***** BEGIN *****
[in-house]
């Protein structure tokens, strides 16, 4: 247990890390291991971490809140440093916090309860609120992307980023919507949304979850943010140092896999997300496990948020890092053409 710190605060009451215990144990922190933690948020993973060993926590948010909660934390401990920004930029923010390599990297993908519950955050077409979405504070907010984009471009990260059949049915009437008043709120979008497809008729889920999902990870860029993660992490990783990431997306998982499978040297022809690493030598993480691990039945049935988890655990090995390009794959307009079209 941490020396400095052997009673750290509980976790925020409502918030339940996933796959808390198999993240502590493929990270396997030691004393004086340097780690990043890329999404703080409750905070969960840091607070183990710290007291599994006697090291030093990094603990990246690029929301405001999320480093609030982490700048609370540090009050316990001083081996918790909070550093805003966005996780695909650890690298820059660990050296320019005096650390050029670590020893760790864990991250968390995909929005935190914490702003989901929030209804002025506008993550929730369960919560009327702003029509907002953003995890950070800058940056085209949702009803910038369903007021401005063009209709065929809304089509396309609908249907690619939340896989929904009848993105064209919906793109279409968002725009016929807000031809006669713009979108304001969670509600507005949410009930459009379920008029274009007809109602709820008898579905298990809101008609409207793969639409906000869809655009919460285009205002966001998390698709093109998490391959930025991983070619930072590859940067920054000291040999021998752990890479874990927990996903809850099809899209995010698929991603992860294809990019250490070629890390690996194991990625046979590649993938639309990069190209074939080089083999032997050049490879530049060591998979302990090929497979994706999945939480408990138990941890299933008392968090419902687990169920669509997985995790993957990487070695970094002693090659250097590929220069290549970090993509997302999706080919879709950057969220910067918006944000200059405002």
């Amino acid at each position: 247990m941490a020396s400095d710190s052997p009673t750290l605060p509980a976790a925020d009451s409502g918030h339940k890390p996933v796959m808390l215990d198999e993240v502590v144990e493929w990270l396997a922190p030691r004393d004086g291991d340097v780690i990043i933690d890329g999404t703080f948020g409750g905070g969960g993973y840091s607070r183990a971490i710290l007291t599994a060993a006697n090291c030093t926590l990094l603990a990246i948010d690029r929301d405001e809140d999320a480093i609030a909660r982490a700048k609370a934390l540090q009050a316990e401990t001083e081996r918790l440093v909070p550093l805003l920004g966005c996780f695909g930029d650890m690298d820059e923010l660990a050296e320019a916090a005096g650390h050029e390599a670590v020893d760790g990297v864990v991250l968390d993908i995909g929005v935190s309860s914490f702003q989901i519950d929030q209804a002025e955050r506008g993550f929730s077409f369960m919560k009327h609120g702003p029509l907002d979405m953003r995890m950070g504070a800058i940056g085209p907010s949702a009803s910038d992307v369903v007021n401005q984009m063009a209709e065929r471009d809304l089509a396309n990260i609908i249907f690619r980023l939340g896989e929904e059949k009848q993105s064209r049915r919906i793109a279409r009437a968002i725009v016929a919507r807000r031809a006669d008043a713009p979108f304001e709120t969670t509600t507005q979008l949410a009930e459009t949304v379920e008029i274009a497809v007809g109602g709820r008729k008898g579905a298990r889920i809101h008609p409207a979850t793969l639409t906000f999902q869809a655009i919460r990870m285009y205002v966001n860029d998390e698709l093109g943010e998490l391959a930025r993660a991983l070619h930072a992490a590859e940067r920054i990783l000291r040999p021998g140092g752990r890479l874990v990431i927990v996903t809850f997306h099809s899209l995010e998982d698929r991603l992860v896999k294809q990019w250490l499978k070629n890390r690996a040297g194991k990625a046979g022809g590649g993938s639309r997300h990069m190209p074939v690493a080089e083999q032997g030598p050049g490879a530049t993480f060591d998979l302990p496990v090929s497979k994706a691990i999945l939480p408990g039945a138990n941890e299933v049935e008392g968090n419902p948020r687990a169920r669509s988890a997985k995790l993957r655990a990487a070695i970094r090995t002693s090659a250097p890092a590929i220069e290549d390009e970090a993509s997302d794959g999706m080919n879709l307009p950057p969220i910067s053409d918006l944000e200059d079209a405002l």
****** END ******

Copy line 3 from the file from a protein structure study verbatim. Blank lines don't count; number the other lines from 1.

């Amino acid at each position: 247990m941490a020396s400095d710190s052997p009673t750290l605060p509980a976790a925020d009451s409502g918030h339940k890390p996933v796959m808390l215990d198999e993240v502590v144990e493929w990270l396997a922190p030691r004393d004086g291991d340097v780690i990043i933690d890329g999404t703080f948020g409750g905070g969960g993973y840091s607070r183990a971490i710290l007291t599994a060993a006697n090291c030093t926590l990094l603990a990246i948010d690029r929301d405001e809140d999320a480093i609030a909660r982490a700048k609370a934390l540090q009050a316990e401990t001083e081996r918790l440093v909070p550093l805003l920004g966005c996780f695909g930029d650890m690298d820059e923010l660990a050296e320019a916090a005096g650390h050029e390599a670590v020893d760790g990297v864990v991250l968390d993908i995909g929005v935190s309860s914490f702003q989901i519950d929030q209804a002025e955050r506008g993550f929730s077409f369960m919560k009327h609120g702003p029509l907002d979405m953003r995890m950070g504070a800058i940056g085209p907010s949702a009803s910038d992307v369903v007021n401005q984009m063009a209709e065929r471009d809304l089509a396309n990260i609908i249907f690619r980023l939340g896989e929904e059949k009848q993105s064209r049915r919906i793109a279409r009437a968002i725009v016929a919507r807000r031809a006669d008043a713009p979108f304001e709120t969670t509600t507005q979008l949410a009930e459009t949304v379920e008029i274009a497809v007809g109602g709820r008729k008898g579905a298990r889920i809101h008609p409207a979850t793969l639409t906000f999902q869809a655009i919460r990870m285009y205002v966001n860029d998390e698709l093109g943010e998490l391959a930025r993660a991983l070619h930072a992490a590859e940067r920054i990783l000291r040999p021998g140092g752990r890479l874990v990431i927990v996903t809850f997306h099809s899209l995010e998982d698929r991603l992860v896999k294809q990019w250490l499978k070629n890390r690996a040297g194991k990625a046979g022809g590649g993938s639309r997300h990069m190209p074939v690493a080089e083999q032997g030598p050049g490879a530049t993480f060591d998979l302990p496990v090929s497979k994706a691990i999945l939480p408990g039945a138990n941890e299933v049935e008392g968090n419902p948020r687990a169920r669509s988890a997985k995790l993957r655990a990487a070695i970094r090995t002693s090659a250097p890092a590929i220069e290549d390009e970090a993509s997302d794959g999706m080919n879709l307009p950057p969220i910067s053409d918006l944000e200059d079209a405002l």